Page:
Accounting trials that is … Thank God, and a Franciscan friar by the name of Luca Pacioli, and a Croation merchant named Benedikt Kotruljevic, for the miracle of double entry bookkeeping. Double-entry bookkeeping, in accounting, is a system of bookkeeping so named because every entry to an account requires a corresponding and opposite entry to a different account. For instance, recording earnings of $100 would require making two entries: a debit entry of $100 to an account called “Cash” and a credit entry to an account called “Income.”
Back in the day I would have to do it all by hand ala the 19th century journal pictured above. Today I use Quickbooks Pro and as long as I make the entries correctly it does all the math and reports automatically on demand. My problem this year was completely missing making the journal entries for April and May 2014 due to complete family chaos. Anyway, that is what has been happening around here, spending several weeks correcting errors of omission which I forgot to enter because of all the distractions. As I said, without the miracle of double entry bookkeeping this might have been an almost insurmountable shamozzle.
So this modern system which the entire business universe takes totally for granted was yet another unheralded product of Western Christianity. Many believe that the earliest known written description of double-entry accounting comes from Franciscan friar Luca Pacioli, the father of accounting, who was a Franciscan monk. He wrote the “Summa de Arithmetica, Geometria, Proportioni et Proportionalita” in 1494. In this method deciding which account has to be debited and which account has to be credited, the golden rules of accounting are used. This is also accomplished using the accounting equation: Equity = Assets − Liabilities.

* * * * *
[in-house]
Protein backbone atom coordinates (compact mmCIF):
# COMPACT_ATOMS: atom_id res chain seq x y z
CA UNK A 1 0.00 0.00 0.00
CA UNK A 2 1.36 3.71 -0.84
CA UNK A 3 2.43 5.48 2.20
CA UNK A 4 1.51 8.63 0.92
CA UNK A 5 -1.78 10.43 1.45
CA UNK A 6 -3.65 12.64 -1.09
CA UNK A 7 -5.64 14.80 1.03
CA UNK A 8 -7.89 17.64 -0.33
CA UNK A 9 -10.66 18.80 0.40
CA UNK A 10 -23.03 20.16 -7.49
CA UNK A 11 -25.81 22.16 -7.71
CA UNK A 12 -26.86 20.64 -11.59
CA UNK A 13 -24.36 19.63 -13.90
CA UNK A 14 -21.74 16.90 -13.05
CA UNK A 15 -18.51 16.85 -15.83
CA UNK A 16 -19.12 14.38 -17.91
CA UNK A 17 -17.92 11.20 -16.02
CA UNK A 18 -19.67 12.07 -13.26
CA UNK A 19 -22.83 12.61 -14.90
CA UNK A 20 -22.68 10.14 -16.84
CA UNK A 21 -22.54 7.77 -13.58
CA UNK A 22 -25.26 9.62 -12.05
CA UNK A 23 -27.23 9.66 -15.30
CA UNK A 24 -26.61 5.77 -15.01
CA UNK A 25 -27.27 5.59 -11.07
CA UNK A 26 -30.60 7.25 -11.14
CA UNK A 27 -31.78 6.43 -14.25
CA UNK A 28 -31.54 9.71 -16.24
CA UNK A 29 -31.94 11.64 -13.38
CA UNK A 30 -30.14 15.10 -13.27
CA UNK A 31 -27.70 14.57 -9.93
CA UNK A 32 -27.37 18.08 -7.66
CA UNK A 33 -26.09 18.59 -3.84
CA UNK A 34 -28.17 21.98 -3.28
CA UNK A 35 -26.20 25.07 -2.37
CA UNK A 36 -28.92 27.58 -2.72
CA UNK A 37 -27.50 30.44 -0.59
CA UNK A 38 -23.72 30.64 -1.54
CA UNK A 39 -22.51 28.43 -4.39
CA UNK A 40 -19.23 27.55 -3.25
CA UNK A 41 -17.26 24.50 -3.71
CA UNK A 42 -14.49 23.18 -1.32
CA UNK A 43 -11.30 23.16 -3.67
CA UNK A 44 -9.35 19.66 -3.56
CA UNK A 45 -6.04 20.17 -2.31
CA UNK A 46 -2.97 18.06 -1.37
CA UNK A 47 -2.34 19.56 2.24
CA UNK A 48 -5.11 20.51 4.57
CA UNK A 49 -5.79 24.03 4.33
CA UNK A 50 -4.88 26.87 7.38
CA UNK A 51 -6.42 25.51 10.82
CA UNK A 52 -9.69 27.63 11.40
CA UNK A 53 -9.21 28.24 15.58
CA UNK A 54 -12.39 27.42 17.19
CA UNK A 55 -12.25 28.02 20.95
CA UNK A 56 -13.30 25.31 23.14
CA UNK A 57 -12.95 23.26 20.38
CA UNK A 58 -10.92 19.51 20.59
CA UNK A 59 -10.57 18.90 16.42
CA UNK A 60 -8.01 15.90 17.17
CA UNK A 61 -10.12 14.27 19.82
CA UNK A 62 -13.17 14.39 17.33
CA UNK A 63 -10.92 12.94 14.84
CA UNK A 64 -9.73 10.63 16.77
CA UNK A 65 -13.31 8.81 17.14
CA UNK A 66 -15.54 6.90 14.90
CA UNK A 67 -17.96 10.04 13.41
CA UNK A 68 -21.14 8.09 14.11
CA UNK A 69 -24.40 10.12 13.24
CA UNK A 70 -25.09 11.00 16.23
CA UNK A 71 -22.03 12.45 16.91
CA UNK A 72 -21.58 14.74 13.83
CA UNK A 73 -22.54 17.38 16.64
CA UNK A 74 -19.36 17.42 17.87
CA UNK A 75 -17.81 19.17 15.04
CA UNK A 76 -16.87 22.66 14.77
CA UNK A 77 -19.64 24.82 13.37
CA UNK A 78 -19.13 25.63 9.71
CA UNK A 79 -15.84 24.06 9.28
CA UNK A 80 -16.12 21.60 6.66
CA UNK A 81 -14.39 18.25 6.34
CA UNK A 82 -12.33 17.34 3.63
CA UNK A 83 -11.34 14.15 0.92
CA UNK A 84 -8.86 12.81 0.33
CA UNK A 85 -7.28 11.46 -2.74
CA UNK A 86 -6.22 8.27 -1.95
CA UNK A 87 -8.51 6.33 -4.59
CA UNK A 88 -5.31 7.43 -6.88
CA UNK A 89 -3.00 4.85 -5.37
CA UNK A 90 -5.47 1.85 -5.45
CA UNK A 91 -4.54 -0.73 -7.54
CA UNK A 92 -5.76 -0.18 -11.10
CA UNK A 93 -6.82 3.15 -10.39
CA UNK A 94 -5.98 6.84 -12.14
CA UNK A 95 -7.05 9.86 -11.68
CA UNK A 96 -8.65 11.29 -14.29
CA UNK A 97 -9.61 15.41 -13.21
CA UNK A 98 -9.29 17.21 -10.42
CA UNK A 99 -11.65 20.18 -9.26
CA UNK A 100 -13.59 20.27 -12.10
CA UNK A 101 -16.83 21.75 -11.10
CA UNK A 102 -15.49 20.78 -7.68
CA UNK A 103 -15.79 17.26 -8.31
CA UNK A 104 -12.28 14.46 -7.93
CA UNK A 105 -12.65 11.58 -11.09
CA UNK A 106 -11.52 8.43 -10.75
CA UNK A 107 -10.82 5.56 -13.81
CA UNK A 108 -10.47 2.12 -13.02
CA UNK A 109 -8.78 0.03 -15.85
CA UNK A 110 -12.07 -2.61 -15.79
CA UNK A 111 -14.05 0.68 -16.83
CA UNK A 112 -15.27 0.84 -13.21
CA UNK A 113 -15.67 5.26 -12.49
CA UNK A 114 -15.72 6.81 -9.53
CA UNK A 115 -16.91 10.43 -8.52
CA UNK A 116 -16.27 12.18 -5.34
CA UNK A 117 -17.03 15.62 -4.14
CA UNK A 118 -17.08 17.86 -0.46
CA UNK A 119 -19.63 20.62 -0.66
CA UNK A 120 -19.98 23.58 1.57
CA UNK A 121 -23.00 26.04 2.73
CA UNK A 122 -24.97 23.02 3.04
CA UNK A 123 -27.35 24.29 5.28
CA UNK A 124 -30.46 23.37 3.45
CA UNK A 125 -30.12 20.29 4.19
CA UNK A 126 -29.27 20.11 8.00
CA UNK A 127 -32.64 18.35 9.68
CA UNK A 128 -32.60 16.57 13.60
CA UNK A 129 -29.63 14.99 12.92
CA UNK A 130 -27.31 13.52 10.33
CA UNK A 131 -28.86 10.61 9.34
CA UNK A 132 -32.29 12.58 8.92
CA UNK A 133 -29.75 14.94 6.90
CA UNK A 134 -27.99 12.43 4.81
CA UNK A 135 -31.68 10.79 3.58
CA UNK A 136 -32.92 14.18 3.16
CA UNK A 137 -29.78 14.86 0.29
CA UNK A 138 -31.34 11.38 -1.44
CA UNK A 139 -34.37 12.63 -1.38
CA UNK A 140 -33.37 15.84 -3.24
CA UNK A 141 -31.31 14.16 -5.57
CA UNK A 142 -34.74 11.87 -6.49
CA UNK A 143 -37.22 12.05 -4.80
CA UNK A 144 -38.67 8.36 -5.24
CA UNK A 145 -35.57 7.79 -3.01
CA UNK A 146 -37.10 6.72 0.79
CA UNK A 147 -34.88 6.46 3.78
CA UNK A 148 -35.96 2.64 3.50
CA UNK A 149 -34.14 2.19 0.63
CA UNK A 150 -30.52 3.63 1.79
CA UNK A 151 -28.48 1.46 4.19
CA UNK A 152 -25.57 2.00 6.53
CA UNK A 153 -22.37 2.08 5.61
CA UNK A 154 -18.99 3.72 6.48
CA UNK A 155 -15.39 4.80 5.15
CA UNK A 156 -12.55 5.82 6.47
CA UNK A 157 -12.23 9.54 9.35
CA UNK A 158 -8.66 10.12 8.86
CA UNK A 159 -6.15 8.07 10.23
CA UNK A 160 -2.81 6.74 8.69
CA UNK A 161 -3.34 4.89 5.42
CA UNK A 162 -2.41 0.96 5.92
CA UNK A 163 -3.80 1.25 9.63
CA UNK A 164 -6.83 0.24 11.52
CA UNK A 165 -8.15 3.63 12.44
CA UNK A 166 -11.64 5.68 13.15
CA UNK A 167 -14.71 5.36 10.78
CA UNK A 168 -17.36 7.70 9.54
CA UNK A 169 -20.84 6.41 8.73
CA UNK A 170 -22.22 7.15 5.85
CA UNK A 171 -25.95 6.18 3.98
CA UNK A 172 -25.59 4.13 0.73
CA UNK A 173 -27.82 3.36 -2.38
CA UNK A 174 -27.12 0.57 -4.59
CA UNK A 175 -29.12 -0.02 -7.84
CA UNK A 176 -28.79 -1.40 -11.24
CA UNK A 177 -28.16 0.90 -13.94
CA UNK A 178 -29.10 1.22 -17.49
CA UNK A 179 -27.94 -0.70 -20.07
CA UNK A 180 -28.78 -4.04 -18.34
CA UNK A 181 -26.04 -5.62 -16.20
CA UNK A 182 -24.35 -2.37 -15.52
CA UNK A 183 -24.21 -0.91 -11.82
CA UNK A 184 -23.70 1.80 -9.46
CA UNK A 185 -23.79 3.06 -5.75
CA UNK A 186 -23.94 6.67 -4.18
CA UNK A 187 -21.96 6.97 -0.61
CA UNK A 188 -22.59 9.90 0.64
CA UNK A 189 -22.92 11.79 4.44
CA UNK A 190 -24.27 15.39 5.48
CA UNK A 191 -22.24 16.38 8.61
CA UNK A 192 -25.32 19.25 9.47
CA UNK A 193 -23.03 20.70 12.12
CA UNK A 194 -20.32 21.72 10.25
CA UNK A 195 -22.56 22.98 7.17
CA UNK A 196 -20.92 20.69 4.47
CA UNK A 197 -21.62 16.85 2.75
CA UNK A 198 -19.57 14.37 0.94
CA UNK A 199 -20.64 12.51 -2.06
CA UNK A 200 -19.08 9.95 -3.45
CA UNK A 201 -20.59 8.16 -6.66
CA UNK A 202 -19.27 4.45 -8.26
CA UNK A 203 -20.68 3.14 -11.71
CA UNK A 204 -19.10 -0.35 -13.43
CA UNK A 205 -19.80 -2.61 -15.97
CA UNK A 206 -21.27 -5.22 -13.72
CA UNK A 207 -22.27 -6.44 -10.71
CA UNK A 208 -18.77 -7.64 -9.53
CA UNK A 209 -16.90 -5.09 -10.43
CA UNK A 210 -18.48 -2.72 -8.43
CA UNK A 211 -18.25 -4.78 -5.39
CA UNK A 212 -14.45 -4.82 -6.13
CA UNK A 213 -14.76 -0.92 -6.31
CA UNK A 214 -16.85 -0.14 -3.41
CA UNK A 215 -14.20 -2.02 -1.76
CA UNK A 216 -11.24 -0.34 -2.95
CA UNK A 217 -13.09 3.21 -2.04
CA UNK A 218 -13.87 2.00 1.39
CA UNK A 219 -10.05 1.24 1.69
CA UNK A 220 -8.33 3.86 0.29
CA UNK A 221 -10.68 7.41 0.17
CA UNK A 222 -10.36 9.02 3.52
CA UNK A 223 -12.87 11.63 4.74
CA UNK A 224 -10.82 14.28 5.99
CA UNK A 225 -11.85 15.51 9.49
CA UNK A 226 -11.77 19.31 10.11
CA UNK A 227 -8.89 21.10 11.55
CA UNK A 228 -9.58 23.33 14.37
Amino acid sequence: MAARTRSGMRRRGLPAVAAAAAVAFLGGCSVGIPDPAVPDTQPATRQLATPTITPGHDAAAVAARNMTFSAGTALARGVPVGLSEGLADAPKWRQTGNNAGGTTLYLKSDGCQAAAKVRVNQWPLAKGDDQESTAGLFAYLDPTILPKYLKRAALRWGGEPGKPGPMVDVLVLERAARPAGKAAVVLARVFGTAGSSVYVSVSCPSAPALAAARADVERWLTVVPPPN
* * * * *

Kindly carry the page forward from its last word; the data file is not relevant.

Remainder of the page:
However, the earliest recorded mention of double entry bookkeeping was by Benedikt Kotruljević, who was born in Ragusa or what is now known as Dubrovnik in 1416. In 1458 in his work: Book on the Art of Trade, he describes what was as one of the world’s great intellectual breakthroughs. Although only in a short appendix, it was the first description of modern accounting. This craft enables merchants, entrepreneurs and their investors to keep track of every penny they received or spent.
The MOST IMPORTANT characteristic of the double entry system is that the accounting equation serves as an error detection tool. If at any point the sum of debits for all accounts does not equal the corresponding sum of credits for all accounts, an error has occurred. It follows that the sum of debits and the sum of the credits must be equal in value. I would not have had any problem if I did a full accounting every month but my habit has been to look after payables weekly but to put off revenue and sales accounting until the end of the year. This year is teaching me that maybe I should change my habit.
Double-entry bookkeeping is not a guarantee that no errors have been made—for example, the wrong ledger account may have been debited or credited, or the entries completely reversed. In my case this year I managed to miss lots of stuff in the course of the year and the system doesn’t guard against the errors, but it DOES make it reasonably easy to find them and fix them after the fact.
Anyway, life goes on … and on, and on, and on, …
“When going to a Party with wine, women, and song. Always ascertain the vintage of the first two.”